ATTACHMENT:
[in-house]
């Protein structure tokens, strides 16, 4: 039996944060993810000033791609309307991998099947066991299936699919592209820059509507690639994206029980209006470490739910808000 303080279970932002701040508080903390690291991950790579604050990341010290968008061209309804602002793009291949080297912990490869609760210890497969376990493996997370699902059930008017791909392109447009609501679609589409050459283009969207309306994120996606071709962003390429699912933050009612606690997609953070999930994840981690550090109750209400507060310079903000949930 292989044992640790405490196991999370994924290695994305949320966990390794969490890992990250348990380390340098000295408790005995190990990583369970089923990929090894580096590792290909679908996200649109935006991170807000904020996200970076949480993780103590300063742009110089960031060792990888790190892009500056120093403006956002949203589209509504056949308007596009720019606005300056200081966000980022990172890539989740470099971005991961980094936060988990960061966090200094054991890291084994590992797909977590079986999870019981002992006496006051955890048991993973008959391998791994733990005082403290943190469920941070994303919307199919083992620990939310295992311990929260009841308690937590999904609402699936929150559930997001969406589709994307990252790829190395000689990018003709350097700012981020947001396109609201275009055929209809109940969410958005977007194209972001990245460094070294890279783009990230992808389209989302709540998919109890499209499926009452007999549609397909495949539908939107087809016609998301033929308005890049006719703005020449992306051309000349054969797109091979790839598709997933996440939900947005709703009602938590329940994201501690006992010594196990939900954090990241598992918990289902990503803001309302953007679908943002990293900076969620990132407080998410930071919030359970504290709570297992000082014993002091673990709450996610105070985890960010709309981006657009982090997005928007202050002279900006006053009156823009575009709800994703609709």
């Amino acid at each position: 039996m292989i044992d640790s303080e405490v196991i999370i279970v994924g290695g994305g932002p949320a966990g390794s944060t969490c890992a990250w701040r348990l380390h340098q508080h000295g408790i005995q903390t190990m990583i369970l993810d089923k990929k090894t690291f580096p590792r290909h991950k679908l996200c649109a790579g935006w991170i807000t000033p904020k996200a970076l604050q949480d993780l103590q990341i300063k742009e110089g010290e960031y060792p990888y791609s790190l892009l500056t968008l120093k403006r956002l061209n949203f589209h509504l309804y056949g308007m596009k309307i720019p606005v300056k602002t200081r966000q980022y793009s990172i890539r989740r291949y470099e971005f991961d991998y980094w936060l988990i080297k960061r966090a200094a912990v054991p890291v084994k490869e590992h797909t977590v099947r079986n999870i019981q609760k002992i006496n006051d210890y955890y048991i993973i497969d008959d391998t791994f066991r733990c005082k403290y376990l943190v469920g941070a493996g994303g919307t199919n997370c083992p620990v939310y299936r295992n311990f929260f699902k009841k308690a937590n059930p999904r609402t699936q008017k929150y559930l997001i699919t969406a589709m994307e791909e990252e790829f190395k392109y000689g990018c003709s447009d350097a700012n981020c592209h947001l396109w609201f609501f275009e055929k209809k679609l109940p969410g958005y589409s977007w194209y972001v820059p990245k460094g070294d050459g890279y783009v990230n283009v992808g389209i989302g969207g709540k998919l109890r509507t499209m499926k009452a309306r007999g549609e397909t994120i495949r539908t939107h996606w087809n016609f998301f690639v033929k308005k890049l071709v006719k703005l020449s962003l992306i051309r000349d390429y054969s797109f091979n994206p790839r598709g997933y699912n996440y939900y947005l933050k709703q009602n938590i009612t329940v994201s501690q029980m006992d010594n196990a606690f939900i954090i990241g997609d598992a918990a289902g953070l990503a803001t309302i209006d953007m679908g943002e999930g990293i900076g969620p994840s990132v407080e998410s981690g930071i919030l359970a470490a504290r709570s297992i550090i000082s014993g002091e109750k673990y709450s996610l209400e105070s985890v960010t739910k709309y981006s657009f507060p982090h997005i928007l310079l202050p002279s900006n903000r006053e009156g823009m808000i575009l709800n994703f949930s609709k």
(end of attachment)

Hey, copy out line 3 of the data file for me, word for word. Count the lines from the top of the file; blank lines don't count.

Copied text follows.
């Amino acid at each position: 039996m292989i044992d640790s303080e405490v196991i999370i279970v994924g290695g994305g932002p949320a966990g390794s944060t969490c890992a990250w701040r348990l380390h340098q508080h000295g408790i005995q903390t190990m990583i369970l993810d089923k990929k090894t690291f580096p590792r290909h991950k679908l996200c649109a790579g935006w991170i807000t000033p904020k996200a970076l604050q949480d993780l103590q990341i300063k742009e110089g010290e960031y060792p990888y791609s790190l892009l500056t968008l120093k403006r956002l061209n949203f589209h509504l309804y056949g308007m596009k309307i720019p606005v300056k602002t200081r966000q980022y793009s990172i890539r989740r291949y470099e971005f991961d991998y980094w936060l988990i080297k960061r966090a200094a912990v054991p890291v084994k490869e590992h797909t977590v099947r079986n999870i019981q609760k002992i006496n006051d210890y955890y048991i993973i497969d008959d391998t791994f066991r733990c005082k403290y376990l943190v469920g941070a493996g994303g919307t199919n997370c083992p620990v939310y299936r295992n311990f929260f699902k009841k308690a937590n059930p999904r609402t699936q008017k929150y559930l997001i699919t969406a589709m994307e791909e990252e790829f190395k392109y000689g990018c003709s447009d350097a700012n981020c592209h947001l396109w609201f609501f275009e055929k209809k679609l109940p969410g958005y589409s977007w194209y972001v820059p990245k460094g070294d050459g890279y783009v990230n283009v992808g389209i989302g969207g709540k998919l109890r509507t499209m499926k009452a309306r007999g549609e397909t994120i495949r539908t939107h996606w087809n016609f998301f690639v033929k308005k890049l071709v006719k703005l020449s962003l992306i051309r000349d390429y054969s797109f091979n994206p790839r598709g997933y699912n996440y939900y947005l933050k709703q009602n938590i009612t329940v994201s501690q029980m006992d010594n196990a606690f939900i954090i990241g997609d598992a918990a289902g953070l990503a803001t309302i209006d953007m679908g943002e999930g990293i900076g969620p994840s990132v407080e998410s981690g930071i919030l359970a470490a504290r709570s297992i550090i000082s014993g002091e109750k673990y709450s996610l209400e105070s985890v960010t739910k709309y981006s657009f507060p982090h997005i928007l310079l202050p002279s900006n903000r006053e009156g823009m808000i575009l709800n994703f949930s609709k």